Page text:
By Kevin Dowd
Talk to 39th Annual Cato Institute Annual Monetary Conference
“Populism and the Future of the Fed”
18 November 2021
“Good afternoon, everyone.
My thanks to Cato for the invitation to speak.
I’d like to take my cue from the conference theme – populism and the Fed.
Let’s first consider the context.
The context is the aftermath of the GFC and the Fed’s exit problem – how to raise rates without crashing the financial system, which is addicted to Fed support.
We have the disappearing line between fiscal and monetary.
The Fed acquires quasi-fiscal powers whilst its independence is undermined.
We have populist demands for the Fed to ‘print money’ to obtain supposedly ‘free’ goodies – the Green New Deal or whatever – and the illusions of free money, fairy dust and a Magic Money Tree.
We have attendant dangers of high inflation and eventual fiscal default.
Then we have the various policies being suggested.
Not just helicopter money and QE, but higher deficits, continued low rates, MMT, NIRP, the abolition of cash, central bank climate policy and Central Bank Digital Currencies.
From the perspective of someone who wants good money, this is a freak show!
In one way or another, these threaten the core foundations of a free society, in many ways.
CBDCs are especially dangerous as they could give the govt. complete control over all spending.
CBDCs entail the creation of weaponizable money with totalitarian implications.
One possibility is more deficit spending.
But this would increase the govt’s debt/GDP ratio and further shift the burden of paying for current spending onto future taxpayers.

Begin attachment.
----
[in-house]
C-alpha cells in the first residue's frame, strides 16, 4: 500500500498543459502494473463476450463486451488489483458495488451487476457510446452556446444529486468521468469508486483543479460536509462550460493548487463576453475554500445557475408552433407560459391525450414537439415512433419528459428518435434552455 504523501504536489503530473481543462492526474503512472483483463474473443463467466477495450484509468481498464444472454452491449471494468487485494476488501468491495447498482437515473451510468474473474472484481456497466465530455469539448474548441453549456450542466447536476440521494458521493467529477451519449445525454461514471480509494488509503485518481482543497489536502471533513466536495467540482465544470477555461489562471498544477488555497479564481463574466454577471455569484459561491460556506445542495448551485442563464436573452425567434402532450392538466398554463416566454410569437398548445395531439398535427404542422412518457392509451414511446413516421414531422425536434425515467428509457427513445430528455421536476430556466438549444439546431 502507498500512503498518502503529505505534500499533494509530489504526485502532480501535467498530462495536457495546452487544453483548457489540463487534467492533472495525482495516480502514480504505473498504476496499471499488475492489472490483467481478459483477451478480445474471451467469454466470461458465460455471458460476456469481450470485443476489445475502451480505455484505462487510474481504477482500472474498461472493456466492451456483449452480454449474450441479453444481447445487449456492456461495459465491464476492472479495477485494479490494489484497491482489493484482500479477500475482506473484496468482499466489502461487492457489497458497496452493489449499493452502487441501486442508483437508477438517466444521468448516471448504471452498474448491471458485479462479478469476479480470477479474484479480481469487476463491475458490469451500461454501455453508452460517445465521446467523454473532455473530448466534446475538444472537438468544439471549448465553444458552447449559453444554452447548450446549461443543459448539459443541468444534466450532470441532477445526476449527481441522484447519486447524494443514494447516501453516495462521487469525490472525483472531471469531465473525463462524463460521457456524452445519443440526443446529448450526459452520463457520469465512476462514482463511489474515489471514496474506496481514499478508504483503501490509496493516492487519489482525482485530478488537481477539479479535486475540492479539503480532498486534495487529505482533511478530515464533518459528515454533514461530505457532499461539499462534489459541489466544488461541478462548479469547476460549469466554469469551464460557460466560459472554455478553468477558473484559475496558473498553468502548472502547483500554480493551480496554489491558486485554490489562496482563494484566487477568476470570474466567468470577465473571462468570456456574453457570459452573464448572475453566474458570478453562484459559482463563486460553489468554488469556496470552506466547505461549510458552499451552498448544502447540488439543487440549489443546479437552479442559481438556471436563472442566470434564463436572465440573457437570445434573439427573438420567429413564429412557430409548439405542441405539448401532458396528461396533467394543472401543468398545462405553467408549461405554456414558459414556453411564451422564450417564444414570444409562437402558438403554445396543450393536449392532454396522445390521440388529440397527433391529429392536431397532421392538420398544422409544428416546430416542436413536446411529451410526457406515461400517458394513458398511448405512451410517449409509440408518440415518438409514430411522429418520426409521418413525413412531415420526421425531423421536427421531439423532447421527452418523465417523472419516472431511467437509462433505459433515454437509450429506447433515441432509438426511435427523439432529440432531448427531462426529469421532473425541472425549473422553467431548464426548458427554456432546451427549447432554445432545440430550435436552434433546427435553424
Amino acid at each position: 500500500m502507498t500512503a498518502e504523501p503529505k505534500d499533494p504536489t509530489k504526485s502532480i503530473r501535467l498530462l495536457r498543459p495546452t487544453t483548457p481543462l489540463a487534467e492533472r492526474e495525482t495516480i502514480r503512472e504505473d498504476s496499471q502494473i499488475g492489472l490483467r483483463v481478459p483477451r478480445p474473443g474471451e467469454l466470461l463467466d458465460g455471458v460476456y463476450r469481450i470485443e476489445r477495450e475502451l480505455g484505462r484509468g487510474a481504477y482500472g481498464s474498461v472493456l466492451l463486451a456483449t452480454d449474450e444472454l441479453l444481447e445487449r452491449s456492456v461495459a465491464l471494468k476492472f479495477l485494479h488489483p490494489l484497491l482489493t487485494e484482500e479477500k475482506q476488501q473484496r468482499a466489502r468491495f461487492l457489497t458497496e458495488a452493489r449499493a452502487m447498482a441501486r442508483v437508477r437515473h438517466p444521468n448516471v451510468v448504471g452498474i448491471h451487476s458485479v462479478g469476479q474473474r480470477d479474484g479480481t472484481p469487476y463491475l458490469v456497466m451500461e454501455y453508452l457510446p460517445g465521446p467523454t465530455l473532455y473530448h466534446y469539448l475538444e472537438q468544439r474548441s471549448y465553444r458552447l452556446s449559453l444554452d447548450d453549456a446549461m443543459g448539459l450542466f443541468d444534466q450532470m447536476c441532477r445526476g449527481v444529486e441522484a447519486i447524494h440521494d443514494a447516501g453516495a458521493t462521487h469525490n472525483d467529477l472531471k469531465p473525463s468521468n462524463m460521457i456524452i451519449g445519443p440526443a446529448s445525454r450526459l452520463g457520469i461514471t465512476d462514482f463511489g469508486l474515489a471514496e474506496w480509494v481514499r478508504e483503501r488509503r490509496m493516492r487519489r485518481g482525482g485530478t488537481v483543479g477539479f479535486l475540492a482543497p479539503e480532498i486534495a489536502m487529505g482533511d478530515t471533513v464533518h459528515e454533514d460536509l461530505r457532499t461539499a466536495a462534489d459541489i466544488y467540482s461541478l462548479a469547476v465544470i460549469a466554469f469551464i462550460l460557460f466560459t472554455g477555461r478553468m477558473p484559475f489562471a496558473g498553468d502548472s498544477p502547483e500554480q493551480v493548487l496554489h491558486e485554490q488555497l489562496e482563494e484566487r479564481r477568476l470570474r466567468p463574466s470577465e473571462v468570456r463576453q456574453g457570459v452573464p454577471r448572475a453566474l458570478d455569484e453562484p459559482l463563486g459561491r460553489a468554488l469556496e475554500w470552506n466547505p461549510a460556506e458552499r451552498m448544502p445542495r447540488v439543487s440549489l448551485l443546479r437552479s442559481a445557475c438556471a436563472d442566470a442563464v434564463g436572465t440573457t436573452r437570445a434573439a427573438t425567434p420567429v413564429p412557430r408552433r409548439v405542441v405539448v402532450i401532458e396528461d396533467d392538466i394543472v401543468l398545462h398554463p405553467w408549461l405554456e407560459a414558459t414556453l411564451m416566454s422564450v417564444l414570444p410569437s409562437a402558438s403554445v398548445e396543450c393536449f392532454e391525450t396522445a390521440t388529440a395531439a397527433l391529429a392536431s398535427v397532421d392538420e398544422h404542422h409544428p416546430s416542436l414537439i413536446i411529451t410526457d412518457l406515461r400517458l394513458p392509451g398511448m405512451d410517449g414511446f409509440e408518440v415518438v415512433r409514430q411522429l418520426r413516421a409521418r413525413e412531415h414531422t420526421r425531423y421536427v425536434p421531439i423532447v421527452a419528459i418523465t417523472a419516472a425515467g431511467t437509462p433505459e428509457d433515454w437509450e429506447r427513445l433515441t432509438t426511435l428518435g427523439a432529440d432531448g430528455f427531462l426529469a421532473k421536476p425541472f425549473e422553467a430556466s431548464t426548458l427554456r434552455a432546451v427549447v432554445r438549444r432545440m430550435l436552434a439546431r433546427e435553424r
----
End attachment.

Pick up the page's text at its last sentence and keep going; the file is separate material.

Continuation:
This would entail major intergenerational equity issues.
It could also undermine govt solvency in the long run.
The ratio of federal debt and entitlements to GDP is already at unprecedented levels and rising fast.
Another possibility is continued low rates.
But these would further aggravate the damaging effects of low rates so far.
They would further stimulate the everything bubble and lead to even more risk taking, leverage and debt.
They would also worsen the damage already done to savers, pension funds and capital allocation.
QE is the policy of issuing base money to finance large scale purchases of financial assets.
QE entails preferential credit allocation policy which is bad.
To paraphrase Larry White
QE “is a kind of central planning in which [Fed] officials … substitute their judgment for the financial market’s about the right prices and flows of funds… [It] throws good resources after bad. It incentivizes socially unproductive lobbying efforts [and] creates tremendous moral hazard and an environment ripe for cronyism.”
QE also raises the danger of fiscal dominance –the risk that the Treasury will eventually call the shots over monetary policy.
QE then becomes fiscal QE.
Not to mention that QE was “the greatest backdoor Wall Street bailout of all time,” at least until Covid.
Helicopter Money is a policy under which the Fed prints money – physically or electronically – and gives it away to private parties or the govt.
Now helicopter money might seem to be ‘free’ but it isn’t.
To an economist ‘free’ means there is no opportunity cost.
But helicopter money always has an opportunity cost!
A helicopter drop to the public is fiscally equivalent to a tax cut, because people can use the helicoptered money to pay taxes.
A helicopter drop to the govt is merely an issue of transfer pricing within the public sector considered to include the central bank.
The helicoptered money ‘dropped’ on the govt is transferred at a zero price.
So helicopter money creates the illusion but not the reality of ‘free money’.
This creates political demands for ‘free’ Fed handouts.
These undermine Fed independence and especially if the Fed acquiesces.
Also, a helicopter drop to the public involves the Fed engaging in redistribution and redistribution is a fiscal issue.
To paraphrase David Stockman
“[QE] is a central bank power grab that insinuates unelected central bankers into the heart of the fiscal process.